Eat Local: Oasis (Churrascaria), São Conrado, Brazil

When we sat down at the Oasis restaurant, São Conrado, Brazil, we were immediately presented with a number of snacks and meat accompaniments, the first being some Portuguese empanadas filled with cheese

 

On our afternoon visit to the Rio de Janeiro neighborhood of São Conrado, we had a late lunch at a Brazilian-style Churrascaria restaurant, Oasis, where meat is cooked over coals on skewers which are brought by waiters to each table and carved to order for each person. While many Rio Churrascaria restaurants have moved away from charcoal burning ovens, Oasis has maintained the same cooking style (see end photographs) for 40 years. The variety of meats (and salads at the salad bar) was nearly overwhelming, and everything was delicious. Our favorite was the local picanha (beef top sirloin). Needless to say, we left very late in the afternoon completely stuffed (and we skipped supper that night).

 

We saved the sautéed bananas for dessert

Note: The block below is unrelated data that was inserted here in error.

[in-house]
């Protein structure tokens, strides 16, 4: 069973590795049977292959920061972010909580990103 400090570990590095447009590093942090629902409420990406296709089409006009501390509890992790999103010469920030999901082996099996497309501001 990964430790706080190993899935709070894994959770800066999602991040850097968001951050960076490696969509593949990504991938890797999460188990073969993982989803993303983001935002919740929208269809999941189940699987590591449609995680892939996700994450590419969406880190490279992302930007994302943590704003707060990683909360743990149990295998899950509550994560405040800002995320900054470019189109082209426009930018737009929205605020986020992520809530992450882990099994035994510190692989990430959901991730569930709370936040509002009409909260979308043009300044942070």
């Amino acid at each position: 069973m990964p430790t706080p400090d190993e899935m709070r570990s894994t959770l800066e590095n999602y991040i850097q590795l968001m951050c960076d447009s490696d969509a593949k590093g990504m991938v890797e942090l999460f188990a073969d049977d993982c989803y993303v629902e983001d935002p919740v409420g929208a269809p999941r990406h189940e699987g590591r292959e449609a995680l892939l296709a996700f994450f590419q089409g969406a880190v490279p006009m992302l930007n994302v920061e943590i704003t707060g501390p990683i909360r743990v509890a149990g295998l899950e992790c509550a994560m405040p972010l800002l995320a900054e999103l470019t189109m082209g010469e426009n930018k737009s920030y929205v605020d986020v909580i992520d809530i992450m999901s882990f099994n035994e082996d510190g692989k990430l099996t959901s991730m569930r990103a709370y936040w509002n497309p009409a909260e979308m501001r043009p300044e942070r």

Fried manioc (cassava) – from a shrub that is native to, and widely cultivated in South America for its edible starchy tuberous root

 

The first skewers presented by the passadores (meat waiters) were sausage and chicken

 

“A churrascaria is a place where meat is cooked in churrasco style, which translates roughly from the Portugurese word for ‘barbeque’…  In modern restaurants rodízio service is typically offered. Passadores (meat waiters) come to the table with knives and a skewer, on which are speared various kinds of meat, be it beef, pork, filet mignon, lamb, chicken, duck, ham (with pineapple), sausage, fish, or any other sort of local cut of meat. A common cut of beef top sirloin cap is known as picanha…  In most parts of Brazil, the churrasco is roasted with charcoal. In the south of Brazil, however, mostly close to the borders of Argentina and Uruguay, embers of wood are also used.”

 

As we started our luncheon, our drinks arrived – shown here is a local favorite (Brazil’s national cocktail), a caipirinha – traditionally mixed with lime, and now made with a whole array of fruits, from strawberry to kiwi

 

The salad bar featured many foods for non-meat eaters, including this section of sushi and (not pictured) hot stations with sautéed fish, fried calamari and a shrimp sauté

 

Our favorite (we had several servings…) was the local picanha (beef top sirloin)

 

At the end of the meal, one of the restaurant owners took us into the kitchen and showed us the charcoal-fired churrasqueira (barbecue grill) at the Oasis restaurant

 

Posted by Rich E.
April 3, 2018